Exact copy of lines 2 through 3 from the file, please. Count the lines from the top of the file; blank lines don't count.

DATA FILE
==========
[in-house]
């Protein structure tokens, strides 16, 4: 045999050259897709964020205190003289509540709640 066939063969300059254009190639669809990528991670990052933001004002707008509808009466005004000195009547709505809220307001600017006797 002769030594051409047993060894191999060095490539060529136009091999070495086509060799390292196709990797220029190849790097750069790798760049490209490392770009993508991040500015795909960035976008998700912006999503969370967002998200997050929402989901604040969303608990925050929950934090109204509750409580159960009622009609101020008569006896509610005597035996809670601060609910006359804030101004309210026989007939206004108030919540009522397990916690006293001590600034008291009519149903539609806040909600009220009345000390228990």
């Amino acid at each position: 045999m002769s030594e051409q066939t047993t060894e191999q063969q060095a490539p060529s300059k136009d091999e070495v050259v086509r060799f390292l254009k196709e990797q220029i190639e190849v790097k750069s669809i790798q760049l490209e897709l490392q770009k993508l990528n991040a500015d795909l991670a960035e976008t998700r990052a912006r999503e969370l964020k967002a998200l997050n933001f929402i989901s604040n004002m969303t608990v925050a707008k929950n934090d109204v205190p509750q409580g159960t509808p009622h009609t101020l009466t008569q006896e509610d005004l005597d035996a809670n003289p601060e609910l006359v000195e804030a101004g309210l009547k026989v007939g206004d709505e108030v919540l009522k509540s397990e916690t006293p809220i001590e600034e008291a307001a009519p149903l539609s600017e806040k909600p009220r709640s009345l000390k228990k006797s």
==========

């Protein structure tokens, strides 16, 4: 045999050259897709964020205190003289509540709640 066939063969300059254009190639669809990528991670990052933001004002707008509808009466005004000195009547709505809220307001600017006797 002769030594051409047993060894191999060095490539060529136009091999070495086509060799390292196709990797220029190849790097750069790798760049490209490392770009993508991040500015795909960035976008998700912006999503969370967002998200997050929402989901604040969303608990925050929950934090109204509750409580159960009622009609101020008569006896509610005597035996809670601060609910006359804030101004309210026989007939206004108030919540009522397990916690006293001590600034008291009519149903539609806040909600009220009345000390228990």
């Amino acid at each position: 045999m002769s030594e051409q066939t047993t060894e191999q063969q060095a490539p060529s300059k136009d091999e070495v050259v086509r060799f390292l254009k196709e990797q220029i190639e190849v790097k750069s669809i790798q760049l490209e897709l490392q770009k993508l990528n991040a500015d795909l991670a960035e976008t998700r990052a912006r999503e969370l964020k967002a998200l997050n933001f929402i989901s604040n004002m969303t608990v925050a707008k929950n934090d109204v205190p509750q409580g159960t509808p009622h009609t101020l009466t008569q006896e509610d005004l005597d035996a809670n003289p601060e609910l006359v000195e804030a101004g309210l009547k026989v007939g206004d709505e108030v919540l009522k509540s397990e916690t006293p809220i001590e600034e008291a307001a009519p149903l539609s600017e806040k909600p009220r709640s009345l000390k228990k006797s």